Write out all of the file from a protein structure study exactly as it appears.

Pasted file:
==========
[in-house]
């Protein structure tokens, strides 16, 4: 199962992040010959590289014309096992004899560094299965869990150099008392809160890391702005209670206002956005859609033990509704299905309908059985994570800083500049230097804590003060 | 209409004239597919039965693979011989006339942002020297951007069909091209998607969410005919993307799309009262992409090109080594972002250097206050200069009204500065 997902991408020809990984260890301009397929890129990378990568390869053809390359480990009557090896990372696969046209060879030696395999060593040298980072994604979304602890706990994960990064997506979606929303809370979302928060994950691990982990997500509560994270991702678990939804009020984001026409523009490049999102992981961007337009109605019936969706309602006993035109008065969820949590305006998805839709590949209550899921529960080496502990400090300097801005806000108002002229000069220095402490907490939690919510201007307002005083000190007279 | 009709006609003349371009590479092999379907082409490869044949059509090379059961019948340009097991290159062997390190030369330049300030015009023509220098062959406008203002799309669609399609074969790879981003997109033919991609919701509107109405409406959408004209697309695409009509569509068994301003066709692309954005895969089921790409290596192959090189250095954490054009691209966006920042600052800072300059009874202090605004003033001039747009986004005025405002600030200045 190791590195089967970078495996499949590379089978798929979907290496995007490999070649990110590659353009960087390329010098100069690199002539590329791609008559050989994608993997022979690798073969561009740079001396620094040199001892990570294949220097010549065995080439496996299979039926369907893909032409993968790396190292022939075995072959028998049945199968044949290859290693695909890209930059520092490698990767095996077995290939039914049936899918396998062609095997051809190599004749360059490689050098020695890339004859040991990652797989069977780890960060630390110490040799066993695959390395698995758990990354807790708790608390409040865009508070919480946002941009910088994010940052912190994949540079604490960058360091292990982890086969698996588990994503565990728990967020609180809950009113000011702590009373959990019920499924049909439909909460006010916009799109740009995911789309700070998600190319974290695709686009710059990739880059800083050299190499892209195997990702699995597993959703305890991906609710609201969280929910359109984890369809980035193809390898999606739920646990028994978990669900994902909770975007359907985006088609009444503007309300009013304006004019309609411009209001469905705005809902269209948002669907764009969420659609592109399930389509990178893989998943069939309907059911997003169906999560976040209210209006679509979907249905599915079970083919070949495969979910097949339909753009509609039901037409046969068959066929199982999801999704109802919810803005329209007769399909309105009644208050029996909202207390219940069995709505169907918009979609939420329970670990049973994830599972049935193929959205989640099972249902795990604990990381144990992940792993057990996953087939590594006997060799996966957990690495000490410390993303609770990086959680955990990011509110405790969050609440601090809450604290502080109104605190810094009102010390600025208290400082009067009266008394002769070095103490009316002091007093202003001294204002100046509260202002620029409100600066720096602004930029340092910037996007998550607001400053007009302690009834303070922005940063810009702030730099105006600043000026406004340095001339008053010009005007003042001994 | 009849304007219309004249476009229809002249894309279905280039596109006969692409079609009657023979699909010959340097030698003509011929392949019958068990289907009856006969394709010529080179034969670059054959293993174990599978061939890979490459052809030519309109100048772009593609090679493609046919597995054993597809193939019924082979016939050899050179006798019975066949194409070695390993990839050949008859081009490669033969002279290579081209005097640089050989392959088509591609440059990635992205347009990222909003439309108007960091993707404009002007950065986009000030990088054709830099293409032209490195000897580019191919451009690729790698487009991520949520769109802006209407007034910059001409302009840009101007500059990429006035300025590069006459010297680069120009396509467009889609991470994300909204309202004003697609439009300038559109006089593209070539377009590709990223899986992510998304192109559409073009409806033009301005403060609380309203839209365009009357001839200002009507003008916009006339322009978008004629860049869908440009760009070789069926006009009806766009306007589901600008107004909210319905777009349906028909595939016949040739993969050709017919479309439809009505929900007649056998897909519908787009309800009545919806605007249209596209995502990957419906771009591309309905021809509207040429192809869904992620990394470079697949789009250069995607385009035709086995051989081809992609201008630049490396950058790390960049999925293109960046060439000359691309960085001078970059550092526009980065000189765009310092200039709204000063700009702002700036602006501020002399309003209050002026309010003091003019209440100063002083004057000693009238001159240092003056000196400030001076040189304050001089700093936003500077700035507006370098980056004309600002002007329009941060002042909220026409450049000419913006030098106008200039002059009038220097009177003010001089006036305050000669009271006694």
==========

[in-house]
């Protein structure tokens, strides 16, 4: 199962992040010959590289014309096992004899560094299965869990150099008392809160890391702005209670206002956005859609033990509704299905309908059985994570800083500049230097804590003060 | 209409004239597919039965693979011989006339942002020297951007069909091209998607969410005919993307799309009262992409090109080594972002250097206050200069009204500065 997902991408020809990984260890301009397929890129990378990568390869053809390359480990009557090896990372696969046209060879030696395999060593040298980072994604979304602890706990994960990064997506979606929303809370979302928060994950691990982990997500509560994270991702678990939804009020984001026409523009490049999102992981961007337009109605019936969706309602006993035109008065969820949590305006998805839709590949209550899921529960080496502990400090300097801005806000108002002229000069220095402490907490939690919510201007307002005083000190007279 | 009709006609003349371009590479092999379907082409490869044949059509090379059961019948340009097991290159062997390190030369330049300030015009023509220098062959406008203002799309669609399609074969790879981003997109033919991609919701509107109405409406959408004209697309695409009509569509068994301003066709692309954005895969089921790409290596192959090189250095954490054009691209966006920042600052800072300059009874202090605004003033001039747009986004005025405002600030200045 190791590195089967970078495996499949590379089978798929979907290496995007490999070649990110590659353009960087390329010098100069690199002539590329791609008559050989994608993997022979690798073969561009740079001396620094040199001892990570294949220097010549065995080439496996299979039926369907893909032409993968790396190292022939075995072959028998049945199968044949290859290693695909890209930059520092490698990767095996077995290939039914049936899918396998062609095997051809190599004749360059490689050098020695890339004859040991990652797989069977780890960060630390110490040799066993695959390395698995758990990354807790708790608390409040865009508070919480946002941009910088994010940052912190994949540079604490960058360091292990982890086969698996588990994503565990728990967020609180809950009113000011702590009373959990019920499924049909439909909460006010916009799109740009995911789309700070998600190319974290695709686009710059990739880059800083050299190499892209195997990702699995597993959703305890991906609710609201969280929910359109984890369809980035193809390898999606739920646990028994978990669900994902909770975007359907985006088609009444503007309300009013304006004019309609411009209001469905705005809902269209948002669907764009969420659609592109399930389509990178893989998943069939309907059911997003169906999560976040209210209006679509979907249905599915079970083919070949495969979910097949339909753009509609039901037409046969068959066929199982999801999704109802919810803005329209007769399909309105009644208050029996909202207390219940069995709505169907918009979609939420329970670990049973994830599972049935193929959205989640099972249902795990604990990381144990992940792993057990996953087939590594006997060799996966957990690495000490410390993303609770990086959680955990990011509110405790969050609440601090809450604290502080109104605190810094009102010390600025208290400082009067009266008394002769070095103490009316002091007093202003001294204002100046509260202002620029409100600066720096602004930029340092910037996007998550607001400053007009302690009834303070922005940063810009702030730099105006600043000026406004340095001339008053010009005007003042001994 | 009849304007219309004249476009229809002249894309279905280039596109006969692409079609009657023979699909010959340097030698003509011929392949019958068990289907009856006969394709010529080179034969670059054959293993174990599978061939890979490459052809030519309109100048772009593609090679493609046919597995054993597809193939019924082979016939050899050179006798019975066949194409070695390993990839050949008859081009490669033969002279290579081209005097640089050989392959088509591609440059990635992205347009990222909003439309108007960091993707404009002007950065986009000030990088054709830099293409032209490195000897580019191919451009690729790698487009991520949520769109802006209407007034910059001409302009840009101007500059990429006035300025590069006459010297680069120009396509467009889609991470994300909204309202004003697609439009300038559109006089593209070539377009590709990223899986992510998304192109559409073009409806033009301005403060609380309203839209365009009357001839200002009507003008916009006339322009978008004629860049869908440009760009070789069926006009009806766009306007589901600008107004909210319905777009349906028909595939016949040739993969050709017919479309439809009505929900007649056998897909519908787009309800009545919806605007249209596209995502990957419906771009591309309905021809509207040429192809869904992620990394470079697949789009250069995607385009035709086995051989081809992609201008630049490396950058790390960049999925293109960046060439000359691309960085001078970059550092526009980065000189765009310092200039709204000063700009702002700036602006501020002399309003209050002026309010003091003019209440100063002083004057000693009238001159240092003056000196400030001076040189304050001089700093936003500077700035507006370098980056004309600002002007329009941060002042909220026409450049000419913006030098106008200039002059009038220097009177003010001089006036305050000669009271006694």